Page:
North Central Business Journal News
THE SOURCES OF EFFECTIVE POWER
(November 2000 issue)
by Sandra Kay Neal, Ph.D.
Power is the ability to get others to do what
you want. It is essential
for effective leadership. There are five sources of power potentially
available to a leader. A wise manager harnesses all the sources
available to ensure that his/her employees do what is needed for the
company to succeed.
Legitimate power is the authority granted
by the company to a particular position. A manager automatically
has legitimate power by virtue of the job title. Unfortunately, too
many people in leadership positions count on legitimate power to get things
done. But legitimate power is the weakest sources of power available.
If a manager only utilizes legitimate power, the employees will do the
bare minimum and nothing else.
Reward power comes from the ability
to do positive things for others. In many companies where the receptionist
controls access to the CEO, the receptionist ends up with reward power
even though there is no legitimate power attached to the position.
A manager who uses reward power facilitates his/her employees getting that
which they need or want, both in terms of bonuses as well as supplies or
opportunities to do valued tasks.
Coercive power is the ability to hurt
others through firing, demotion,
fines, disciplinary action, non-valued tasks, etc. Coercive power
quite effective in the short-term but tends to backfire when used as
primary power source. Coercive power often requires that the
supervisor using it must be physically present, which reduces that person's
ability to do all the tasks of the job. A wise leader utilizes coercive
Expert power derives from the knowledge
which the person possesses. In companies which use the rotating manager
tactic, new managers frequently lack expert power compared to the employees
they supervise. That allows one of the employees to have a greater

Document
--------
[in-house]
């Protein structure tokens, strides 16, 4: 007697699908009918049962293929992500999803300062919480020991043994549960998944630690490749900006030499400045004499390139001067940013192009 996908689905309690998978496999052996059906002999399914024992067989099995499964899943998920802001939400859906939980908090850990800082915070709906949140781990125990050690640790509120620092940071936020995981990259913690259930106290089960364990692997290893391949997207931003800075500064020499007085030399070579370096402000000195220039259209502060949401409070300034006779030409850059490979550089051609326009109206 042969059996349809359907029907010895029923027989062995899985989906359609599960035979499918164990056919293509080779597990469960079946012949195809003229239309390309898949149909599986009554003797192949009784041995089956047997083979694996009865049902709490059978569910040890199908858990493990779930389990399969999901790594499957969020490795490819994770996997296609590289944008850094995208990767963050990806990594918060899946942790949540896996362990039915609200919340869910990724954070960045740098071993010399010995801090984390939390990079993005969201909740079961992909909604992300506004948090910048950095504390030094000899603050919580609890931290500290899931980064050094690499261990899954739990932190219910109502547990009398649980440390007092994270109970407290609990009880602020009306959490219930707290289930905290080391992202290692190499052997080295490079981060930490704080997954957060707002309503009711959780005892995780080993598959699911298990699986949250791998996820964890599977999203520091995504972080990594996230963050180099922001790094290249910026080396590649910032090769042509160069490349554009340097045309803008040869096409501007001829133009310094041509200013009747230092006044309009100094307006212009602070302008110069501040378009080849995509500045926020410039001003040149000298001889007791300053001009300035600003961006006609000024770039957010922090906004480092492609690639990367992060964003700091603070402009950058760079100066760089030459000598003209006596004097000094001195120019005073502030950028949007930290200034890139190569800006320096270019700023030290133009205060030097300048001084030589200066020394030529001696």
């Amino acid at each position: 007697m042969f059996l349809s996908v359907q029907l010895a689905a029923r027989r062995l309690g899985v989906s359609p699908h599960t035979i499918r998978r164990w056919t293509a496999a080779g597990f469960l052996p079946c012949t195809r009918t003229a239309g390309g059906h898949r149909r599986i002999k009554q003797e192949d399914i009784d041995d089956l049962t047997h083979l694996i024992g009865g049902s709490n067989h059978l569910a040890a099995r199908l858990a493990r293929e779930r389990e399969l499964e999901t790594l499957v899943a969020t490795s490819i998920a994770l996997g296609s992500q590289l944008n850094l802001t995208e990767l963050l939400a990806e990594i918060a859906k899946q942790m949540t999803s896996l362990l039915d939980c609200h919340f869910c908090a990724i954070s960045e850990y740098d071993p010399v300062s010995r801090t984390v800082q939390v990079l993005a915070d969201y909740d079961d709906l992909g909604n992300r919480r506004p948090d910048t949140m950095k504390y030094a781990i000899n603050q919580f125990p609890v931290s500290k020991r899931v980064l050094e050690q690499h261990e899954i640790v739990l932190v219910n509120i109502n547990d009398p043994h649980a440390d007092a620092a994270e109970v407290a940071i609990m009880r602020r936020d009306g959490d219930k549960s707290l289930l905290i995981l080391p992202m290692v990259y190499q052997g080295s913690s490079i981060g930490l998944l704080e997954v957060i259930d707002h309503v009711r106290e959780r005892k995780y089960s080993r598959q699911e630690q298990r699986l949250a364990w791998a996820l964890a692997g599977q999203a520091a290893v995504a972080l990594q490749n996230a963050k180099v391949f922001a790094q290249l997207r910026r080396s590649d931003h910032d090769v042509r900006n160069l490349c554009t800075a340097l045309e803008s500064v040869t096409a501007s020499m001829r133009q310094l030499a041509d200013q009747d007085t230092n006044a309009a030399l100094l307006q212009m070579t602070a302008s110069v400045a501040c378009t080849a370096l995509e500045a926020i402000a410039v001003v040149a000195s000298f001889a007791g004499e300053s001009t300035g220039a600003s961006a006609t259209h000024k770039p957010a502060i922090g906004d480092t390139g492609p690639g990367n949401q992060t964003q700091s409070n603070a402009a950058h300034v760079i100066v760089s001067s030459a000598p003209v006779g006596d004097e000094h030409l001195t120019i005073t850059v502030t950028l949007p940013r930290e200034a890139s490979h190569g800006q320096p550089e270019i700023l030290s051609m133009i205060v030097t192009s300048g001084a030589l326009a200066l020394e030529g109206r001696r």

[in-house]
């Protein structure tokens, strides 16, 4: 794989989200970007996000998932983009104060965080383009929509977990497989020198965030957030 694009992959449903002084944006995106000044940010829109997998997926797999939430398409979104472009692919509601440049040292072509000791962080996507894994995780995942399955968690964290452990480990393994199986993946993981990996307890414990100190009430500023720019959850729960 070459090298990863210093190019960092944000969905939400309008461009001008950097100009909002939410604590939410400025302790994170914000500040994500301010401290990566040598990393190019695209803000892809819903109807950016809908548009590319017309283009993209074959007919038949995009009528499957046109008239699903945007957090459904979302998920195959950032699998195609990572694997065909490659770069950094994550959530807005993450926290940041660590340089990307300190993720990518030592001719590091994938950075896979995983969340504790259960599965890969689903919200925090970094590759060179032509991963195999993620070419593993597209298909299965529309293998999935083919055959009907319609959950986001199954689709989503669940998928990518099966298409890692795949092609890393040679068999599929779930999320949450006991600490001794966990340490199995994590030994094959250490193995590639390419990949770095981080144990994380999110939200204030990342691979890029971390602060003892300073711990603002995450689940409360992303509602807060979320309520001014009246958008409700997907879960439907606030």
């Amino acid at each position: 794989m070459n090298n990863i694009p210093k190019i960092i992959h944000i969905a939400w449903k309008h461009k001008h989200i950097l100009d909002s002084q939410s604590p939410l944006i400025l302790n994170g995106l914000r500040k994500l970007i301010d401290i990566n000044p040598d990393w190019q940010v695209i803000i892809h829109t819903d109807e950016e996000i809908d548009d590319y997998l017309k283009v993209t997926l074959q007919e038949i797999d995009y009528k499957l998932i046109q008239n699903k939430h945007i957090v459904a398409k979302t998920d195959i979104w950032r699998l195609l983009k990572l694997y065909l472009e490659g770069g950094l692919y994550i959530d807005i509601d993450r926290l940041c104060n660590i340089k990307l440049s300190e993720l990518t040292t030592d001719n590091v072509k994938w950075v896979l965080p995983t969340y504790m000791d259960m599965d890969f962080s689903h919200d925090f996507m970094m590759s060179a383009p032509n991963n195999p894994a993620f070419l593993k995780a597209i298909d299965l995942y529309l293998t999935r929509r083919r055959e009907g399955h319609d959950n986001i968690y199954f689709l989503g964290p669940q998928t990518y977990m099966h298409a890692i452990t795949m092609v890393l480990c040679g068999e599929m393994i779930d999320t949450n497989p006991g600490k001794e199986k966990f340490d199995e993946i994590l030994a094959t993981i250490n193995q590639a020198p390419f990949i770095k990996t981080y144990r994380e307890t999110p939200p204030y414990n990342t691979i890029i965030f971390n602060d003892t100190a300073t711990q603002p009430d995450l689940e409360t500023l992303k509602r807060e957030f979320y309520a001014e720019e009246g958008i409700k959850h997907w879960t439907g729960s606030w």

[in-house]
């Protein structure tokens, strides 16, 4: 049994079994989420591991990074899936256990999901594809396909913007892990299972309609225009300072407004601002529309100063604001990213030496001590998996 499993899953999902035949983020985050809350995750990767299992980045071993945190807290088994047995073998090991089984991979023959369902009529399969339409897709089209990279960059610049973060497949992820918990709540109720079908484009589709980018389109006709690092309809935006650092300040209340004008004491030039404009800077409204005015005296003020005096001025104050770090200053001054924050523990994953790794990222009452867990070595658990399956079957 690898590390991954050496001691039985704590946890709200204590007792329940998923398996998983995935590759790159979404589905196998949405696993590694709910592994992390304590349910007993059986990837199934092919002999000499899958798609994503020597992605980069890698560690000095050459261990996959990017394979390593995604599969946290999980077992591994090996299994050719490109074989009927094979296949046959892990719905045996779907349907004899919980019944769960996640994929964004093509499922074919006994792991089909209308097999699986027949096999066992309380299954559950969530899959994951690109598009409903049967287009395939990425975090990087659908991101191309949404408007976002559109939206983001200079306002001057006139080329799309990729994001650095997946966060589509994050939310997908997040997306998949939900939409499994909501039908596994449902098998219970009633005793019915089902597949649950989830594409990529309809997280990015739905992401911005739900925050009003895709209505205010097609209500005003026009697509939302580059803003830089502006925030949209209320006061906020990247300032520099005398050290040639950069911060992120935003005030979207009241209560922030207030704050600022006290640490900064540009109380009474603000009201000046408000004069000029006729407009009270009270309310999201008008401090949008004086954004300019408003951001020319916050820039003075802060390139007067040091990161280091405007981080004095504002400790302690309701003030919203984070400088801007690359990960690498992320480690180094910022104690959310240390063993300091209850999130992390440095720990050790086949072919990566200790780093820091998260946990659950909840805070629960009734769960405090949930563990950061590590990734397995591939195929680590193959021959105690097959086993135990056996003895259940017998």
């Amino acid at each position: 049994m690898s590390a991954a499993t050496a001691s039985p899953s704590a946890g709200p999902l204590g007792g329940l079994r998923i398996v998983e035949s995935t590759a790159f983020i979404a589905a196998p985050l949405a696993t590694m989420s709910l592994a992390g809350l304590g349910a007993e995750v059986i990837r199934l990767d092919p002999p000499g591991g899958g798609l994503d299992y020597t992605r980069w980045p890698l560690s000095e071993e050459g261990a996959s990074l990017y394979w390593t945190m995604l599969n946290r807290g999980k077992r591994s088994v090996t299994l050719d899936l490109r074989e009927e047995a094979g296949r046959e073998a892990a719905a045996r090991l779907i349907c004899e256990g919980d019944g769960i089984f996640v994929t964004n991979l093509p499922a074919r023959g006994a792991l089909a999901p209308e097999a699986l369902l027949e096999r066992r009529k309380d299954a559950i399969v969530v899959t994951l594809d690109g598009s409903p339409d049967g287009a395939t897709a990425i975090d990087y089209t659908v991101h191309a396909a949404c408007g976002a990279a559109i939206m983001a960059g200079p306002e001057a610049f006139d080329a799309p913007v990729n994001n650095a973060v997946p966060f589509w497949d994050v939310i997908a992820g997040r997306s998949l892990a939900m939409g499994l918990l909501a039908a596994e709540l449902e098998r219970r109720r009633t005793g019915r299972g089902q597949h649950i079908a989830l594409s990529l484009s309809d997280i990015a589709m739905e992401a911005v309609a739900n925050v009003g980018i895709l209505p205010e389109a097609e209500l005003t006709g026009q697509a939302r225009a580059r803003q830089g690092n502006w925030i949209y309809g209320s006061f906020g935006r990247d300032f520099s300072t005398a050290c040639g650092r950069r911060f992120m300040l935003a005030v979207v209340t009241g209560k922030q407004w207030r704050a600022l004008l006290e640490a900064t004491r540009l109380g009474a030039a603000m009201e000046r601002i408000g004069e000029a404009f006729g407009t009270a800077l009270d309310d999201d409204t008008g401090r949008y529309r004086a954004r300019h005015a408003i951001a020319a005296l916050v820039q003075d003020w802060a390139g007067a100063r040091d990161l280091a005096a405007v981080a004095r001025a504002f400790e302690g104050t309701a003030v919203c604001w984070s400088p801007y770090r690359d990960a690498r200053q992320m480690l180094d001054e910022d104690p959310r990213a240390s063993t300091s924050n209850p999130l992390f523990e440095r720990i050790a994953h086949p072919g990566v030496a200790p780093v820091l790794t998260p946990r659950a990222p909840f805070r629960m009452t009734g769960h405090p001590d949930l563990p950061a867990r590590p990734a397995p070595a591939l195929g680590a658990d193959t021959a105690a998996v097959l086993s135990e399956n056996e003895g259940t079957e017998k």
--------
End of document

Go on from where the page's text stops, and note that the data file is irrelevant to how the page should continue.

source of power than the manager. It behooves managers to learn to
do the tasks of their employees so that they add expert power to their
legitimate power. This is particularly important if they lack other
sources of power.
Referent power comes from being liked
by one's subordinates. This doesn't mean that managers need to be
buddies with their subordinates, but it does mean that managers need to
be valued by their subordinates as people. Referent power comes from
treating subordinates with respect and thoughtfulness. This
is the strongest source of power. When employees like their manager,
they are willing to go beyond their job description to be helpful, even
if that manager doesn't have any other source of power.
Leaders who are frustrated because their employees
are not doing what the leaders wish are encouraged to assess their own
power sources. If they are relying on legitimate power, they need
to develop other sources of power. In many union shops, reward and
coercive power are not available to supervisors, which means they really
need to develop expert or referent power. Expert power takes time
to develop. But referent power can be created through fair treatment
of employees. The more sources of power a leader has available, the
more effective that leader will be in getting employees to do their job
Sandra Kay Neal holds a Ph.D. in Industrial/Organizational
Psychology and has 19 years experience helping organizations solve human
resource issues. Her company, Synergistic Organizational Solutions,
specializes in aiding small businesses. Dr. Neal can be reached at